Abu Qatada: British minister visits Jordan for talks
Home Office minister James Brokenshire is in Jordan for talks about Abu Qatada, whom the UK wants to deport.
Abu Qatada, alleged to be a dangerous extremist Muslim preacher, was freed from Long Lartin jail on Monday.
Jordan's minister for legislative affairs, Ayman Odeh, has said he would not be tortured if he returned to stand trial.
A friend of his family has told the BBC they believe Britain will return him to Jordan within the next seven days.
Mr Odeh refused to be drawn on whether he expected the case to be resolved in a matter of days or weeks, but he said Abu Qatada would receive a fair trial.
Mr Brokenshire is seeking reassurances from the Jordanian government about Abu Qatada's treatment if he is sent there.
There is already a "memorandum of understanding" between the UK and Jordan guaranteeing Abu Qatada himself would not be mistreated, but the UK is seeking further assurances.
Jordan has some amazing historical sites - but the only thing Home Office Minister James Brokenshire wants to see is a piece of paper promising Abu Qatada a fair trial that doesn't rely on evidence obtained from the torture of others.
But even if he gets a deal, to build upon the existing memorandum of understanding relating to the preacher, the path to deportation is far from clear.
A new memorandum of understanding on a potential trial of Abu Qatada would almost certainly need to be shown to the Strasbourg judges before they would consider giving the green light to a deportation.
The UK has until April to try to appeal to the European Court's highest chamber - and Abu Qatada could do the same because he lost on other elements of the case.
So the long and short of it is this: don't expect Abu Qatada to be going anywhere soon.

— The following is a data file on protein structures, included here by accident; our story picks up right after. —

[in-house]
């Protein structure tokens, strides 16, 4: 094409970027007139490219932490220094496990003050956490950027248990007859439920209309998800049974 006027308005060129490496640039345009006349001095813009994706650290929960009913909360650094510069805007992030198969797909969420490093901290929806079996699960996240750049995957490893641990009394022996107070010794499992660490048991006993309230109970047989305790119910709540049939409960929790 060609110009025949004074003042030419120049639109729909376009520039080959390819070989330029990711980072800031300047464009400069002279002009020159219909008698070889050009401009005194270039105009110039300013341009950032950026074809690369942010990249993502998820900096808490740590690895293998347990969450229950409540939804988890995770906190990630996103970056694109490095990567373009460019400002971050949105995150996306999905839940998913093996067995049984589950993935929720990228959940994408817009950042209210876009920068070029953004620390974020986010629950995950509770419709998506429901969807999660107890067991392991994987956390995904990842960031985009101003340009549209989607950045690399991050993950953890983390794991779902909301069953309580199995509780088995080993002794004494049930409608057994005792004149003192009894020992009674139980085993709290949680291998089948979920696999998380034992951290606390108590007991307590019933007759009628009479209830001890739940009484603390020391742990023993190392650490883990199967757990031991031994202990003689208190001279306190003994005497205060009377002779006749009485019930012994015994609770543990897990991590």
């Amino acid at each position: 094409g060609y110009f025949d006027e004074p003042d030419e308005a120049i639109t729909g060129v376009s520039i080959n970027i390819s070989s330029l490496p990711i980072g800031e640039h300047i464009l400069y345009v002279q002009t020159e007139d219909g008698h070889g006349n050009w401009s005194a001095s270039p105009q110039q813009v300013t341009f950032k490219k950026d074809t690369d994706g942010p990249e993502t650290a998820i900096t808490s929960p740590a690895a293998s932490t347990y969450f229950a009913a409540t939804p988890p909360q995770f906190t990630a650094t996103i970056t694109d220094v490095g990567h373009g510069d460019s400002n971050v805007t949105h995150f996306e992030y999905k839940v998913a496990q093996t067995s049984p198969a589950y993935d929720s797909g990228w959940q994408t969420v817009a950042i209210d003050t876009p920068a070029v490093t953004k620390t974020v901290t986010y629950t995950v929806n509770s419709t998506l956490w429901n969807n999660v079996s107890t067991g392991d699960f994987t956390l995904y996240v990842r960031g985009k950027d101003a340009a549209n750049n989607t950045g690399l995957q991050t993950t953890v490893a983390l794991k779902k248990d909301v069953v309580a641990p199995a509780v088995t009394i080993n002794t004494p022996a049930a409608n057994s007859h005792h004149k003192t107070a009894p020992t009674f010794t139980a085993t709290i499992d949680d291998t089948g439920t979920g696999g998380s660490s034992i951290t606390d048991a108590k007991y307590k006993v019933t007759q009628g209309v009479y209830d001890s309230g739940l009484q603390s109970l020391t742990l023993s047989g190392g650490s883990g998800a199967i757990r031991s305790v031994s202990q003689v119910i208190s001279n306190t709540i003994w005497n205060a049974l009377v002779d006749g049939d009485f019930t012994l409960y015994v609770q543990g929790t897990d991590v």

A judge ended his six-year detention in the UK last week after the European Court of Human Rights (ECHR) blocked his deportation to Jordan. It said evidence obtained by torture might be used against him there.
Abu Qatada was freed on Monday under strict bail conditions, including a 22-hour curfew that allows him to leave home only for a maximum of an hour twice a day. He has also been electronically tagged.
He is banned from attending a mosque, leading prayers, publishing any statement, or meeting any of 27 named individuals. Use of a mobile phone or the internet is also prohibited.
Speaking in the Jordanian capital, Amman, journalist Marwan Shehada, a friend of the preacher's family, said Abu Qatada had asked the British government to request a guarantee from the King of Jordan that he would be given a fair trial.
Mr Shehada said he thought Abu Qatada would be happy to return to Jordan if the right guarantees could be secured.
The UK government must show significant progress towards deporting Abu Qatada within three months or his bail conditions could be lifted.
Downing Street said "all the options" for removing Abu Qatada from the UK were being considered.
The former Security Minister, Baroness Neville-Jones, who now advises the government on cyber security, says the best option is to work with the Jordanian government to ensure Abu Qatada can get a fair trial there.
She told the BBC: "A co-operative relationship, rather than one government imposing on the other, could indeed be worked out. I don't exclude either some kind of third party element in that.
"There are other agreements of that type which have been worked out with other governments which do indeed contain co-operation. It's a fruitful path and it certainly needs to be pursued with vigour."
But the executive director of the human rights group, Cageprisoners Limited, Asim Qureshi, does not believe Abu Qatada could get a fair trial in Jordan.
"Jordan is a patently unsafe country to send people. It's known for systematic violations of human rights, and that's the point. That's why Britain has to stand out as a bastion to human rights," he added.